I’m one of those people who fought getting a smartphone for a long time. My excuse? I didn’t want to be THAT connected or accessible. I already feel like I’m a slave to my laptop. Although I have an office, my laptop and phone live on my kitchen table. It’s difficult to walk by and see emails or phone messages and ignore them.
When colleagues were first issued smartphones by their employers, I was always shocked that they were excited about it. What they saw as a symbol of status in their organization, I saw as a new expectation by employers that employees would be available 24/7.
The result of our all-day, every-day accessibility via smartphone and computer is the following:
– Half of smartphone owners say they can’t sleep if their phone isn’t close by
– 30% of people surveyed said they get up regularly during the night to check email
We’ve become slaves (or allowed ourselves to be enslaved) by this marvelous communication technology. It’s time to create some boundaries on all-access communication. Here are tips for “unplugging” from these devices and why you should.
1. Turn your phone and computer OFF (not just sleep mode or on vibrate) at a “reasonable” hour at night.
2. Set your “out of office”message and don’t check email while on vacation.
3. Don’t check email on the weekend, or at least pick one day of the weekend to disconnect.
4. Put devices “away” during off-limits hours. When they’re out of sight, they’re more likely to be out of mind.
5. Let others know your new “rules” for accessibility, so they won’t be surprised when you don’t respond immediately.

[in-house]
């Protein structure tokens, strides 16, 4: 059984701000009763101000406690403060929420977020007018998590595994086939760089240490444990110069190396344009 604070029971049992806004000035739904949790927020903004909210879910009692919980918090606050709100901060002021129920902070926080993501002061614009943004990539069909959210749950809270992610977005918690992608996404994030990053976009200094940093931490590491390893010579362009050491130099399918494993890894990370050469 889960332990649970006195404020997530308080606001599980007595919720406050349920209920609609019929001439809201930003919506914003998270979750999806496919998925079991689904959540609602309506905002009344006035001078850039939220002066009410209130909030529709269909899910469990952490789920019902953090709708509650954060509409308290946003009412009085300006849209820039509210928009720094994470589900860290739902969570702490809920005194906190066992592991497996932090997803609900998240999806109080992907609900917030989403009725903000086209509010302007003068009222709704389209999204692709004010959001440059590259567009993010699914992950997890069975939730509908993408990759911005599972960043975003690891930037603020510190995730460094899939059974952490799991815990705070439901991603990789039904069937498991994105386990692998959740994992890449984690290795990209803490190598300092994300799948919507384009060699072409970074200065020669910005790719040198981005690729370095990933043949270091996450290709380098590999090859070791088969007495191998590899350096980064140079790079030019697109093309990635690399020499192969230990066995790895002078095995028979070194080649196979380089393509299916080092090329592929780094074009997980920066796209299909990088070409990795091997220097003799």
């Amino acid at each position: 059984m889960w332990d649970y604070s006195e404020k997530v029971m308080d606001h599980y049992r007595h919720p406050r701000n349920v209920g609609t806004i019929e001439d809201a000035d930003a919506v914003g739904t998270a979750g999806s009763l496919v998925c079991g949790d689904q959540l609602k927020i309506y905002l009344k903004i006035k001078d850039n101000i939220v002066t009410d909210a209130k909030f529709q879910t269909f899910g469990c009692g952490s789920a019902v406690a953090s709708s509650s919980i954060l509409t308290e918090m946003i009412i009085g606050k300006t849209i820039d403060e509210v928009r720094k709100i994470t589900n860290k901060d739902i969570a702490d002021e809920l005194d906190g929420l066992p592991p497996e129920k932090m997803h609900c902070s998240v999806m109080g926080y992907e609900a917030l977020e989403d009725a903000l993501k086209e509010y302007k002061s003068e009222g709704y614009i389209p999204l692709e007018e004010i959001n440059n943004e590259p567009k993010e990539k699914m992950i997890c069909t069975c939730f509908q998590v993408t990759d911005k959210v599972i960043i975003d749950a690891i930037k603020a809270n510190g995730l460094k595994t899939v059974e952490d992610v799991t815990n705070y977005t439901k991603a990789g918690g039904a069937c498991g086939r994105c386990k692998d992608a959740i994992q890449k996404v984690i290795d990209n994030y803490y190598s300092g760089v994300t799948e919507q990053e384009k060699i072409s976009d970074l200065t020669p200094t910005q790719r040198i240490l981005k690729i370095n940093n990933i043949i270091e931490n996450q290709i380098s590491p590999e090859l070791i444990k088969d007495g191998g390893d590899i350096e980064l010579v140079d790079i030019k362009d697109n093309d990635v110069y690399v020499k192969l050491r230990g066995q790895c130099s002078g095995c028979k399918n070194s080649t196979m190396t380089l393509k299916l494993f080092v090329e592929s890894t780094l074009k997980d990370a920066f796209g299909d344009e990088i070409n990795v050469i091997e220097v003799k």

Some people may say they can’t do the things I’ve outlined above. Really?
Are you really so indespensible and your input so important that they can’t wait a few days, or at least until tomorrow, to hear from you?
I doubt it.
Unless your a physician or someone else who’s on call for emergencies, your evenings, weekends, and vacations should be for relaxing and other activities that regenerate you. You should be focusing on spending time with loved ones or connecting with your children.
If you need some additional motivation to disconnect, think about how you cripple those who “rely” on you for information.
If you’re always answering their questions and telling them what to do, they never learn to think and figure things out for themselves. If you’re a manager or supervisor, you should be encouraging employees to be proactive and problem solve on their own. If they’re not ready to do so completely on their own, rather than giving them the answers when they call or email, try asking them what they think should be done. When they come up with a great answer, say, “That’s exactly what I would do. Great idea.” Once employees build confidence in their own abilities, the volume of calls and emails will drop significantly.
The same applies to people who email you for information they could easily find on their own. I recently recevied an email from a student asking a simple question about an assignment. He could have found the answer on the internet in about five seconds. Instead, he emailed me one day and then emailed me again the next day saying he was worried I hadn’t received his first email because I hadn’t responded yet. It would have been easy for me to answer his question, but not wanting to be a crutch, I told him to “Google it,” then let me know what he found.
For those of you who are still worried that the world will come to an end if you disconnect for awhile, I challenge you to just try one of the steps above. I think you’ll be amazed by the result, not only for yourself, but for those trying to hunt you down. You’ll get to relax, get a good night’s sleep, and enjoy your time off. Others will learn to do without you and will gain confidence in doing so.
Oh, and by the way, I’m taking my own advice and disconnecting this coming week because I’m taking a vacation. If you don’t hear back from me when you call or email, don’t worry, I know you’ll be just fine on your own.